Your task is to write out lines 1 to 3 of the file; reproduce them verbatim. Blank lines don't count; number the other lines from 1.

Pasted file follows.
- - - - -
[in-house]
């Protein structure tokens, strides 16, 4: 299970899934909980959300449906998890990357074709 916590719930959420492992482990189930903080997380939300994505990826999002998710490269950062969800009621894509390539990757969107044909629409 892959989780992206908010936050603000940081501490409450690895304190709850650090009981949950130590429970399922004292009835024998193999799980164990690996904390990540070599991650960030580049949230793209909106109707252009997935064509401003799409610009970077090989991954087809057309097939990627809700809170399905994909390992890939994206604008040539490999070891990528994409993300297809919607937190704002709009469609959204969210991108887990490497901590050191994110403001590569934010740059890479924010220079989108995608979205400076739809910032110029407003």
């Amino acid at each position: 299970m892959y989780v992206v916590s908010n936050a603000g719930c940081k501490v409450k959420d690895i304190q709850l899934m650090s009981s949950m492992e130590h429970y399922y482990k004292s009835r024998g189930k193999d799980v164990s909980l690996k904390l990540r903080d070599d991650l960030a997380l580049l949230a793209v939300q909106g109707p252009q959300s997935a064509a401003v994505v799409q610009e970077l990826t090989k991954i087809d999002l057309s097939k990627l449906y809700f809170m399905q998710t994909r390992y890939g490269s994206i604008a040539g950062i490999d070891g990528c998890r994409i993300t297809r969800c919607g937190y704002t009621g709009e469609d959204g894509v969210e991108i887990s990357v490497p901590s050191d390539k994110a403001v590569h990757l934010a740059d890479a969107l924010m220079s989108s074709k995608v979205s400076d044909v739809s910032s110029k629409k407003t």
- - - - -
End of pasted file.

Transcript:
[in-house]
């Protein structure tokens, strides 16, 4: 299970899934909980959300449906998890990357074709 916590719930959420492992482990189930903080997380939300994505990826999002998710490269950062969800009621894509390539990757969107044909629409 892959989780992206908010936050603000940081501490409450690895304190709850650090009981949950130590429970399922004292009835024998193999799980164990690996904390990540070599991650960030580049949230793209909106109707252009997935064509401003799409610009970077090989991954087809057309097939990627809700809170399905994909390992890939994206604008040539490999070891990528994409993300297809919607937190704002709009469609959204969210991108887990490497901590050191994110403001590569934010740059890479924010220079989108995608979205400076739809910032110029407003």
């Amino acid at each position: 299970m892959y989780v992206v916590s908010n936050a603000g719930c940081k501490v409450k959420d690895i304190q709850l899934m650090s009981s949950m492992e130590h429970y399922y482990k004292s009835r024998g189930k193999d799980v164990s909980l690996k904390l990540r903080d070599d991650l960030a997380l580049l949230a793209v939300q909106g109707p252009q959300s997935a064509a401003v994505v799409q610009e970077l990826t090989k991954i087809d999002l057309s097939k990627l449906y809700f809170m399905q998710t994909r390992y890939g490269s994206i604008a040539g950062i490999d070891g990528c998890r994409i993300t297809r969800c919607g937190y704002t009621g709009e469609d959204g894509v969210e991108i887990s990357v490497p901590s050191d390539k994110a403001v590569h990757l934010a740059d890479a969107l924010m220079s989108s074709k995608v979205s400076d044909v739809s910032s110029k629409k407003t």